# Does Pathfinder significantly fix known problems with the Monk class?

As a somewhat follow up to this question re. unarmed strike, I'm wondering:

1. Does Pathfinder significantly fix the monk class (this, and other potential well known class issues)? Specifically *:
• Multiple Attribute Dependency/lack of synergy between class skills
• Difficulty in scaling combat effectiveness in magic heavy campaigns
• Heavy dependence on a relatively limited range of very specific magic items
• What seem like outright bugs - the lack of proficiency in unarmed strike, the Other transformation at level 20 coming with immunity to some useful spells, and not immunity to things like mind affecting, damage reduction from falling is worse than feather-fall, etc...
• Generally making it feasible to either fill one of the standard group roles (ie, better compete to be a damage dealer or tank), or be a realiable generalist (ie, make it easier to buff or crowd control or heal).
2. If it does, is there an online source I can read which will most quickly bring me up to date with what Pathfinder changes/fixes with the monk class, specifically?

. * this list is not exhaustive - others are discussed in Optimizing a D&D 3.5 Monk

# The Real Problems Did Not Get Fixed

But let's talk about these individually.

## Multiple Attribute Dependancy

Also known as MAD, this has plagued the poor Monk for ages. Monks need Strength for accuracy and damage, Dexterity and Wisdom for their armor class and two saving throws, Constitution for hit points (to be fair, all characters want this) and their last saving throw, Intelligence for skill points and Charisma to make use of their short list of social skills. This is not a good thing, because there's only so many high or even mid ability score numbers to go around. Pathfinder seemed like it was going to help this when it improved the skill system, consolidating many skills and relieving the reliance on Intelligence, but then it turned right back around and made boosting your ability scores with items more expensive, actually worsening this particular issue.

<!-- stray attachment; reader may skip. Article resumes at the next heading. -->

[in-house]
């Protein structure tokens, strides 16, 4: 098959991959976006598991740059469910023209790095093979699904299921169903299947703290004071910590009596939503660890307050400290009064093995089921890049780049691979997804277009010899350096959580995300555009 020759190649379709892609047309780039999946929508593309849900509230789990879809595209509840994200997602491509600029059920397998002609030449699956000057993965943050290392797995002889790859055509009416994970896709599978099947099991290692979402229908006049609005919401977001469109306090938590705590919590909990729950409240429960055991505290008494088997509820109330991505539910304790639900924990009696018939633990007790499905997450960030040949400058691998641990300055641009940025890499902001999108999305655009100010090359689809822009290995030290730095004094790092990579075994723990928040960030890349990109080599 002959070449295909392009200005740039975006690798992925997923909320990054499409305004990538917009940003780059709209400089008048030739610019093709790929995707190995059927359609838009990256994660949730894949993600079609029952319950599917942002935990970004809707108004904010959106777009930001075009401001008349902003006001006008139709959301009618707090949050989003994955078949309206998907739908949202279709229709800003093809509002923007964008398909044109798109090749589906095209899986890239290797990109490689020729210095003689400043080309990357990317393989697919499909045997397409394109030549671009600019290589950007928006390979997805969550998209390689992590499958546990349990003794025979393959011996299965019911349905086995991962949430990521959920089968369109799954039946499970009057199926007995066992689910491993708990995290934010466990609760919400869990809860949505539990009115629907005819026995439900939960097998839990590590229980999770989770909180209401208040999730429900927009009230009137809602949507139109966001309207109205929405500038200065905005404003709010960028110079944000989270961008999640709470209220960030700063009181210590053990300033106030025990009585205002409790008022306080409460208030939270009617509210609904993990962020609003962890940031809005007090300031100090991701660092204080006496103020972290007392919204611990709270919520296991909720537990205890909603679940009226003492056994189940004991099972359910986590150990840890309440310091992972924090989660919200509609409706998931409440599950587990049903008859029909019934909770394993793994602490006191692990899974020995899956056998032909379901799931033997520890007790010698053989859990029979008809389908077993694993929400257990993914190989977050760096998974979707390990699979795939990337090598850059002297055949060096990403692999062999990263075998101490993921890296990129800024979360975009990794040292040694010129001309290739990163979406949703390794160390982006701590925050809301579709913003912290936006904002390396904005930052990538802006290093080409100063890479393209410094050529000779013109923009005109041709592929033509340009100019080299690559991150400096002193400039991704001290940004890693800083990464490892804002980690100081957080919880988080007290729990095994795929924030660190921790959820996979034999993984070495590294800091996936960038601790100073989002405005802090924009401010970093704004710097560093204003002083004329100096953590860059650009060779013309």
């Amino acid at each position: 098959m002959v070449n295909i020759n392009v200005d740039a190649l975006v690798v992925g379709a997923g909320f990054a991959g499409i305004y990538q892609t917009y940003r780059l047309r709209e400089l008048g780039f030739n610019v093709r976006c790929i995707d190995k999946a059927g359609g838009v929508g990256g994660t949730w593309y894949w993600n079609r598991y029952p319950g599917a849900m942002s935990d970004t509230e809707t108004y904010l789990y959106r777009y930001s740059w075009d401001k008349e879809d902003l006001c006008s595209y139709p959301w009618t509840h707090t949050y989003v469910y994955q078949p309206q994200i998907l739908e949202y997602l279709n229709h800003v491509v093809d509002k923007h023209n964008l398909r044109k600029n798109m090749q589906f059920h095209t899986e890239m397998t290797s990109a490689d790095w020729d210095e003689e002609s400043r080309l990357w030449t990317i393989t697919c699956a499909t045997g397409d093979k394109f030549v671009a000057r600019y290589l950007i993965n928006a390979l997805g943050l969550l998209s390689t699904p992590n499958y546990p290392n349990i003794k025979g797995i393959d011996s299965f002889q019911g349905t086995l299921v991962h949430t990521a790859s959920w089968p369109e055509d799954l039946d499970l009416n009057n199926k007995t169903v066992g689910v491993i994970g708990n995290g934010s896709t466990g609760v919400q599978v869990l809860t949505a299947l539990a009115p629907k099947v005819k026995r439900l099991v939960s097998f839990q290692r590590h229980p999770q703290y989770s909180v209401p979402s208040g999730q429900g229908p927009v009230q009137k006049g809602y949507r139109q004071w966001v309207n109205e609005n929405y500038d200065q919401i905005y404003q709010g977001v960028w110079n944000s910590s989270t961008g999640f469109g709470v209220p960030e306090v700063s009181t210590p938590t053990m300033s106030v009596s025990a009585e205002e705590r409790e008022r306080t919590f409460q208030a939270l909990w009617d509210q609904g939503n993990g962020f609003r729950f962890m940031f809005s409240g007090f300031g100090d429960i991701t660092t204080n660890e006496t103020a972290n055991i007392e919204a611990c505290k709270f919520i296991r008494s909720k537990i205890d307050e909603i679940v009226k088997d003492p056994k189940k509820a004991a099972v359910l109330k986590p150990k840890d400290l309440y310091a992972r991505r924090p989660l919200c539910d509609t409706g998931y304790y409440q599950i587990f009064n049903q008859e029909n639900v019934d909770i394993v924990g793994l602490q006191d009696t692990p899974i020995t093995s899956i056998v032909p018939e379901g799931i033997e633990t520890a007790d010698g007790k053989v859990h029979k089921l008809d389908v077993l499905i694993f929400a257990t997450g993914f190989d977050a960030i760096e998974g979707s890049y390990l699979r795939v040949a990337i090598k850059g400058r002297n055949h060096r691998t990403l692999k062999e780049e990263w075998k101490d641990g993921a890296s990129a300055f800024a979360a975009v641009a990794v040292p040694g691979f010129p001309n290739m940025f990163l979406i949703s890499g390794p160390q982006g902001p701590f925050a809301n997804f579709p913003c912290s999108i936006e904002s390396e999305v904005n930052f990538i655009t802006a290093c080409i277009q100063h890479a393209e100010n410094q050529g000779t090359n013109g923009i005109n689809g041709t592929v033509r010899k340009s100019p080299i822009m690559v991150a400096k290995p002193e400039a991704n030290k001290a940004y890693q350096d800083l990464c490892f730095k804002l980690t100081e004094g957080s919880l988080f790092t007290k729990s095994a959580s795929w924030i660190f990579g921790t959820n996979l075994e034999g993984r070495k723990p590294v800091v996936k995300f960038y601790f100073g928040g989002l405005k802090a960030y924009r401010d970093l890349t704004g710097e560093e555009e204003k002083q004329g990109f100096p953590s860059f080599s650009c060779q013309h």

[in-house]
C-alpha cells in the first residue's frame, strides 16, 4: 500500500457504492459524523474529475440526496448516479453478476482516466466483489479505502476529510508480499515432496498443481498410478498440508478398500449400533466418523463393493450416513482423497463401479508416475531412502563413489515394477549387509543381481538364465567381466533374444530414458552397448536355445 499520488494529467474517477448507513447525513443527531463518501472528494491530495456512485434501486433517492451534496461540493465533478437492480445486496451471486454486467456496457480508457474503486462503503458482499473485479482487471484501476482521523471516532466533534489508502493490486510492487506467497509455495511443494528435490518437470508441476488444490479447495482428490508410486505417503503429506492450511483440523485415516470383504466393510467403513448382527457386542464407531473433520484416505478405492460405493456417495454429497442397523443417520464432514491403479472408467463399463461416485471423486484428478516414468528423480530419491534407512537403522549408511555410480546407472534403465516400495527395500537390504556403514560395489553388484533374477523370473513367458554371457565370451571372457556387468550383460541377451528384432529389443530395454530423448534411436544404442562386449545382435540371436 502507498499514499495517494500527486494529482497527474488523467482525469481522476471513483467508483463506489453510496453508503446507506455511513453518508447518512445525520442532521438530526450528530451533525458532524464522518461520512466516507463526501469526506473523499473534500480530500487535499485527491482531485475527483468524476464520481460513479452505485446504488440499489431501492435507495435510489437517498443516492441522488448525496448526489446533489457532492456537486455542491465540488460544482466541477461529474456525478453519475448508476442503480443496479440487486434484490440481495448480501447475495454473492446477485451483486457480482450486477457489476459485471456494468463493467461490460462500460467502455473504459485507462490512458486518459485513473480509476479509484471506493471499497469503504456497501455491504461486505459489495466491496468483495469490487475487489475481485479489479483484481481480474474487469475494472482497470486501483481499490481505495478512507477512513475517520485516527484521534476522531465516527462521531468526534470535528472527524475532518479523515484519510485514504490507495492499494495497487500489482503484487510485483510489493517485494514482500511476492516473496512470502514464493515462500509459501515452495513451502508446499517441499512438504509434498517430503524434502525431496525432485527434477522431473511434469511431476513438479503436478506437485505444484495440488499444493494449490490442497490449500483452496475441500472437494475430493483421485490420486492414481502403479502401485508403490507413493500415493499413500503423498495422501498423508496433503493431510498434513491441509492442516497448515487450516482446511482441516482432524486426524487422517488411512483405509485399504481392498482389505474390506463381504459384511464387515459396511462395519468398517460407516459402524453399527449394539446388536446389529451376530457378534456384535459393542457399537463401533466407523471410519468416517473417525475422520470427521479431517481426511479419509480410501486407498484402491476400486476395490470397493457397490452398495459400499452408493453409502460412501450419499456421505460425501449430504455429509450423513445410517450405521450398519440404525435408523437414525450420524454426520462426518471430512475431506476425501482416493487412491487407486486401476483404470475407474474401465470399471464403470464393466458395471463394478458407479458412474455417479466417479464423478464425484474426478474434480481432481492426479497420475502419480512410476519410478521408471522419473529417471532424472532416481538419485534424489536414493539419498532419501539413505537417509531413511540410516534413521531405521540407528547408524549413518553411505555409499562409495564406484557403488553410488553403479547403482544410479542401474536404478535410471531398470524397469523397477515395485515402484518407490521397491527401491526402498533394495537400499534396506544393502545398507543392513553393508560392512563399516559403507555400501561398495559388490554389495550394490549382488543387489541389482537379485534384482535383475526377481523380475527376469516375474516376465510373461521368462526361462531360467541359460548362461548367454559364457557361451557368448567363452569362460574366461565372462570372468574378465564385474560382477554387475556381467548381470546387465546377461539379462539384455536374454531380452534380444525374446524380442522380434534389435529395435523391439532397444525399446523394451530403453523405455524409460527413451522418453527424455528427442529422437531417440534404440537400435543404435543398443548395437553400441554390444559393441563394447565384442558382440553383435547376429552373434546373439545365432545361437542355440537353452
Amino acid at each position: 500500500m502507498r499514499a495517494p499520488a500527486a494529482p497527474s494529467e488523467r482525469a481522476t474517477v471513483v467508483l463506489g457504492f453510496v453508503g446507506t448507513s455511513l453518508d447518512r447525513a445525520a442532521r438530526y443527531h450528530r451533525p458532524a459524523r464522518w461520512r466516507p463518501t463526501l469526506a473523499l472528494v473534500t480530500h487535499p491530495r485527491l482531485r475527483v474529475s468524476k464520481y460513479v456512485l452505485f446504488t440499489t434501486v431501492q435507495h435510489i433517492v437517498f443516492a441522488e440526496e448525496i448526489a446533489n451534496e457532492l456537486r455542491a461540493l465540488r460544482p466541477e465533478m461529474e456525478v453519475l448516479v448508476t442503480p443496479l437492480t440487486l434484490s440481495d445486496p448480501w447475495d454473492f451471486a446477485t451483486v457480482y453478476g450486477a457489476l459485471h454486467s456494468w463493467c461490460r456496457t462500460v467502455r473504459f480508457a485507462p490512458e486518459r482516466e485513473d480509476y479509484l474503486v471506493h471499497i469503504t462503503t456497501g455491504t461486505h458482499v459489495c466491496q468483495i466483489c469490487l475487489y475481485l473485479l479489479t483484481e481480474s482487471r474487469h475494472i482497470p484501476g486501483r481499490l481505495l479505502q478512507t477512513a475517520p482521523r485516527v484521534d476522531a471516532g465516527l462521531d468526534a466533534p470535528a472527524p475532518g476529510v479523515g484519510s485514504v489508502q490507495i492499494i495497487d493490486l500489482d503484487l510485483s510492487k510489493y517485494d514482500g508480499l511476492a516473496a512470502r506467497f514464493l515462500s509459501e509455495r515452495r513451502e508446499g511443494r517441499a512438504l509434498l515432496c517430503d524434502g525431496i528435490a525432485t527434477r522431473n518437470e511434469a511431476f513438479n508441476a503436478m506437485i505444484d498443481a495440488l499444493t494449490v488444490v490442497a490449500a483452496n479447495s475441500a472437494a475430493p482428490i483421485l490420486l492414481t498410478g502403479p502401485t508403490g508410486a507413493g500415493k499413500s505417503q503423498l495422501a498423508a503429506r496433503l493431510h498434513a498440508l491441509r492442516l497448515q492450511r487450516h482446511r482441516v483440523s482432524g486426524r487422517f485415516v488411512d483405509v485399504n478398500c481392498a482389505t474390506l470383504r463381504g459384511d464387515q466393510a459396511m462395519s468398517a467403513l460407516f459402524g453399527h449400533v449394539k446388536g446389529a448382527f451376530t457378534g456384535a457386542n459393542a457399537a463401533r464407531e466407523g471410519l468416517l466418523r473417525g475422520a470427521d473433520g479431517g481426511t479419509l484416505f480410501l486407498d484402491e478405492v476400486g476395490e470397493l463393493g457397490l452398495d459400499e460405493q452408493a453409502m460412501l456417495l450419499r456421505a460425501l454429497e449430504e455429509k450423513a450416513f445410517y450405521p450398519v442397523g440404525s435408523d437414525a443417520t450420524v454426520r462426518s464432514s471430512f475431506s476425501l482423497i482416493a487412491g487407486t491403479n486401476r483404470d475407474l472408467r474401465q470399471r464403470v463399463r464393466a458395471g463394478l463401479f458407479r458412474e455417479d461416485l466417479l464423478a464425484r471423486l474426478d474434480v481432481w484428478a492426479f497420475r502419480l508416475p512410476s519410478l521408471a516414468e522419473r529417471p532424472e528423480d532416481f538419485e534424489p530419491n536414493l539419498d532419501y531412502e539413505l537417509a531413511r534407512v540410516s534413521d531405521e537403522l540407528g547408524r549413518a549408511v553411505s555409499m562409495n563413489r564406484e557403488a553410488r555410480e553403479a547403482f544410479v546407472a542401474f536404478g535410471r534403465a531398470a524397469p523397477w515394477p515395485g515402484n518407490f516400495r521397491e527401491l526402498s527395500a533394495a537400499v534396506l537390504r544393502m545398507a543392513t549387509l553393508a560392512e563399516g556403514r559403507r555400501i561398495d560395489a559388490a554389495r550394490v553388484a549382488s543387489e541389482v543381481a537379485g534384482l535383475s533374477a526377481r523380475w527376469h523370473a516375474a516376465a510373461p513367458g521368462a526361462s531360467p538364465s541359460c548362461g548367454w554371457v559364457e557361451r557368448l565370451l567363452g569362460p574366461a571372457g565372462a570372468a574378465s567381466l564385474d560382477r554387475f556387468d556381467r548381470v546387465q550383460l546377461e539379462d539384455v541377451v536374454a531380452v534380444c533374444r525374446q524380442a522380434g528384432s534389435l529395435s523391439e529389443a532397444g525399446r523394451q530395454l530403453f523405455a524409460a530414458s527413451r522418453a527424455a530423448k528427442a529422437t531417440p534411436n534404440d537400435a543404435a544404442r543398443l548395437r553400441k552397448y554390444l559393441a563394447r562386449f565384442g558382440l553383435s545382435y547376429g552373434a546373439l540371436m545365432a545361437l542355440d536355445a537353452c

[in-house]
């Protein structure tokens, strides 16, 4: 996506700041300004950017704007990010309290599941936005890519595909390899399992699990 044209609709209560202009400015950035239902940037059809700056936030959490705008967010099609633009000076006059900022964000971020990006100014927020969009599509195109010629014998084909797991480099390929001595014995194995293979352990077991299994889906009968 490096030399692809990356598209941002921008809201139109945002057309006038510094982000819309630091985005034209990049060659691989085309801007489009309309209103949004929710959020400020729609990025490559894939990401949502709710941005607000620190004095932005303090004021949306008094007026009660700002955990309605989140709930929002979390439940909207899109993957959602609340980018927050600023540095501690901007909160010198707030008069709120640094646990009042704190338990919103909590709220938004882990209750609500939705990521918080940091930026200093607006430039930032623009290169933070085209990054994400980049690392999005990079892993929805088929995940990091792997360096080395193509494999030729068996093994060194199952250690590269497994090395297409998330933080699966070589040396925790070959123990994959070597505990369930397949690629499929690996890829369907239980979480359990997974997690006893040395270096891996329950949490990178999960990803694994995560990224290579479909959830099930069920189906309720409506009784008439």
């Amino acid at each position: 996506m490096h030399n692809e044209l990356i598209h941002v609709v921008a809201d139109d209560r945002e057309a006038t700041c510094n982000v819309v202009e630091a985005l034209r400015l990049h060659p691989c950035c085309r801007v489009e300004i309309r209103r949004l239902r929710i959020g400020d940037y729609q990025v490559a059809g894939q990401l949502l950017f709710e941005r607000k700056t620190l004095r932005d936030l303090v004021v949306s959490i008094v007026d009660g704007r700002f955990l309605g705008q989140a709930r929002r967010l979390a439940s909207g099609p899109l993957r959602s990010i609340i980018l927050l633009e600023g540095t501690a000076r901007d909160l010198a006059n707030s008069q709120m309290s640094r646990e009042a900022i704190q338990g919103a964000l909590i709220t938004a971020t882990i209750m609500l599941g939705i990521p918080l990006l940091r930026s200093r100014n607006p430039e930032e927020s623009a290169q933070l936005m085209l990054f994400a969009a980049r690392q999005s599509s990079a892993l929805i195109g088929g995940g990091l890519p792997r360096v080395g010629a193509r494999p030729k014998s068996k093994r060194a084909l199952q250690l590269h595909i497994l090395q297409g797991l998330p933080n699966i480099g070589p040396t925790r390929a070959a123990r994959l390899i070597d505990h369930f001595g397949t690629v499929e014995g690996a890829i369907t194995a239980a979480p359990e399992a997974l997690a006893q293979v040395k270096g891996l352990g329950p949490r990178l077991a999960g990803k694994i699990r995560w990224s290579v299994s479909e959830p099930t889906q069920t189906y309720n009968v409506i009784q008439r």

## Anti-Synergistic Class Features

This just straight-up didn't change. Many of the Monk's class features are mutually exclusive with other features, with the use of feats, with the use of skills, or some delightfully awful combination of all three. Additionally, Monk still has problems making use of combat maneuvers (due both to low numbers and the increasing Size rating of stock enemies) and the feats relating to those maneuvers got weaker, cutting off a theoretical avenue of contribution.

## More Melee, More Problems

Traditional problems with "mundane" or "melee" classes like Monk, but also like Fighter or Barbarian, were not solved by Pathfinder. They still have problems with enemies of all kinds that fly, burrow, teleport, cast spells, use "lockdown" effects like paralysis or poison, and utilize battlefield control (spiderwebs, choking fogs, etc) among other things. Like all melee classes, the Monk is forced to funnel enormous amounts of cash into meeting the increasing demand for complexity as levels and challenge ratings climb ever-higher. Unlike other melee classes, Monks cannot shore up their "primary" role, because...

## Monks have no specialization

And, unlike Rogues or Bards, Monks cannot be made into competent generalists because of the aforementioned anti-synergy and low numbers, forcing them to pour resource after resource into badly mimicking another class's role.

## On Monk's defence: the Archetype system

Pathfinder did introduce the Archetype system, a refinement on the idea of Alternate Class Features from 3.5e. Some Monk archetypes, such as Zen Archer and Hungry Ghost, work to alleviate some of these issues. Combinations of archetypes, done intelligently, may make for a playable character whose class still reads 'Monk'. Whether or not such a thing is worth the effort is not easily decided, but the options are available.

## Monk changes very often

With that in mind, a word to the wise - Pathfinder gets errata often, and Monk has been the subject of many heated debates and quick rules changes, such as the brief-lived errata to Flurry of Blows. This does not have to affect your table, but if you're participating in a sanctioned table (like in Pathfinder Society) or if your group cares about such things your Monk may find the rules shifting out rapidly from underneath him. Caveat emptor.